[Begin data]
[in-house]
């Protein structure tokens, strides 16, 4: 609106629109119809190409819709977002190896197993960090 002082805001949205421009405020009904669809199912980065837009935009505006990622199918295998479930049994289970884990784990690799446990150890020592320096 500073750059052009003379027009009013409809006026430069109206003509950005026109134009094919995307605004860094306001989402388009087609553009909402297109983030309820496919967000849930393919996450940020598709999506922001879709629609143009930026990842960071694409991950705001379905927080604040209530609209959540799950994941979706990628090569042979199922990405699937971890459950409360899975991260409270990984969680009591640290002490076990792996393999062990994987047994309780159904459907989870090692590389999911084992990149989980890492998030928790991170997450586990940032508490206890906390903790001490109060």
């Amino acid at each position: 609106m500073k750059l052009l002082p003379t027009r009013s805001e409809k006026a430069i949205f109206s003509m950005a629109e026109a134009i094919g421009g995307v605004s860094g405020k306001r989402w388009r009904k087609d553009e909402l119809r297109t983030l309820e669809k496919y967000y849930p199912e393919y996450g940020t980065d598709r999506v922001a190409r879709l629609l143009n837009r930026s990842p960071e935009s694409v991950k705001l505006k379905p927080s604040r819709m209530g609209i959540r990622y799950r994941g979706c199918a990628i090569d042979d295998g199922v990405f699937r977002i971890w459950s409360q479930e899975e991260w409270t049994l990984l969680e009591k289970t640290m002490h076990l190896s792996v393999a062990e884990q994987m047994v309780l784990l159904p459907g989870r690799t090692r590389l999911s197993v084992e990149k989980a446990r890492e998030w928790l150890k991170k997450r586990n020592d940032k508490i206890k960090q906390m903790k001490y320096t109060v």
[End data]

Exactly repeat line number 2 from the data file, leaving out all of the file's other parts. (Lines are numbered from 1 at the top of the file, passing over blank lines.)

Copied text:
């Protein structure tokens, strides 16, 4: 609106629109119809190409819709977002190896197993960090 002082805001949205421009405020009904669809199912980065837009935009505006990622199918295998479930049994289970884990784990690799446990150890020592320096 500073750059052009003379027009009013409809006026430069109206003509950005026109134009094919995307605004860094306001989402388009087609553009909402297109983030309820496919967000849930393919996450940020598709999506922001879709629609143009930026990842960071694409991950705001379905927080604040209530609209959540799950994941979706990628090569042979199922990405699937971890459950409360899975991260409270990984969680009591640290002490076990792996393999062990994987047994309780159904459907989870090692590389999911084992990149989980890492998030928790991170997450586990940032508490206890906390903790001490109060």